France’s President Emmanuel Macron has called for “profound change” from Lebanon’s leadership following Tuesday’s huge explosion in Beirut.
Visiting the devastated city, he called for an international investigation.
Many Lebanese say government corruption, neglect and mismanagement led to the explosion.
It killed at least 137 people and injured about 5,000 others, while dozens are still missing. A two-week state of emergency has begun.
Lebanese President Michel Aoun says it was caused by 2,750 tonnes of ammonium nitrate stored unsafely in a warehouse.
The state news agency says 16 people have been taken into custody as part of the investigation.
Judge Fadi Akiki, a government representative at the military court, said more than 18 port and customs officials and maintenance workers at the warehouse had been questioned.
A number of people are still missing but media reports say one man was rescued from the sea about 30 hours after the explosion.
Father-of-two Amin Zahid was near the port and is believed to have been thrown out to sea by the force of the blast. He was reportedly found by the navy on Thursday morning.
What did Macron say?
The first world leader to visit since the explosion, Mr Macron described it as a “metaphor for Lebanon’s current crisis” and said a “new political order” was needed.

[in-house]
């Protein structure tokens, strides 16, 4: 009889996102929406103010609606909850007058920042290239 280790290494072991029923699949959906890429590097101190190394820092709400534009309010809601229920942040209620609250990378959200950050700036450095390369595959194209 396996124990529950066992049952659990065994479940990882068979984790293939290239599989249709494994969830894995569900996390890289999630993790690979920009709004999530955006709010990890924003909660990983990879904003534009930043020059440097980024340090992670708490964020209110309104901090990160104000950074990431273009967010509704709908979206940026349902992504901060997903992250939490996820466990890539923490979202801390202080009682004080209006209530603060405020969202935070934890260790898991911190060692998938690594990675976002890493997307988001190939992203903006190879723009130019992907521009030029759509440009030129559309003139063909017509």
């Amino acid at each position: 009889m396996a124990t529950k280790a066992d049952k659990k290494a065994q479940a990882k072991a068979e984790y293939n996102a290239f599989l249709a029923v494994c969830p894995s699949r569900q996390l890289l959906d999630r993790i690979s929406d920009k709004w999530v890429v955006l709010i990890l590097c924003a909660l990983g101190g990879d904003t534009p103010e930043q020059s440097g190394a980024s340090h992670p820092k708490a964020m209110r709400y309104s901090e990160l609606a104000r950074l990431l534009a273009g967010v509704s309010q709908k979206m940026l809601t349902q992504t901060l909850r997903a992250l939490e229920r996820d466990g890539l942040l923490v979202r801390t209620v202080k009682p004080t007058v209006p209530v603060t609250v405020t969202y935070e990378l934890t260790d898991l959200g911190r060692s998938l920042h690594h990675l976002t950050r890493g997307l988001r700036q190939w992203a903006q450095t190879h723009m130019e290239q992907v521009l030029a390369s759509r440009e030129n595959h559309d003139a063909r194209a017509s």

Funding was available for the country but its leaders had to implement reforms first, he said.
He also called for an international investigation into the explosion “to prevent things from remaining hidden and doubt from creeping in”.
An aid conference for Lebanon would be announced in the coming days, he said.
France would make sure aid was sent directly to relief organisations working on the ground.
An audit of Lebanon’s central bank was also needed.
“If there is no audit of the central bank, in a few months there will be no more imports and then there will be a lack of fuel and of food,” Mr Macron said.
Earlier in the day the French president was mobbed as he walked around the blast-hit city; with residents imploring him to help and denouncing their leaders.
“Help us, you are our only hope,” one resident called out.
“Please don’t give money to our corrupt government,” said another, before adding: “We can’t take this any more.”
France – the former colonial power in Lebanon – has sent three planes carrying rescuers and medical kit to Lebanon; with a fourth arriving later and a French navy helicopter carrier carrying French investigators; and further supplies due to arrive next week.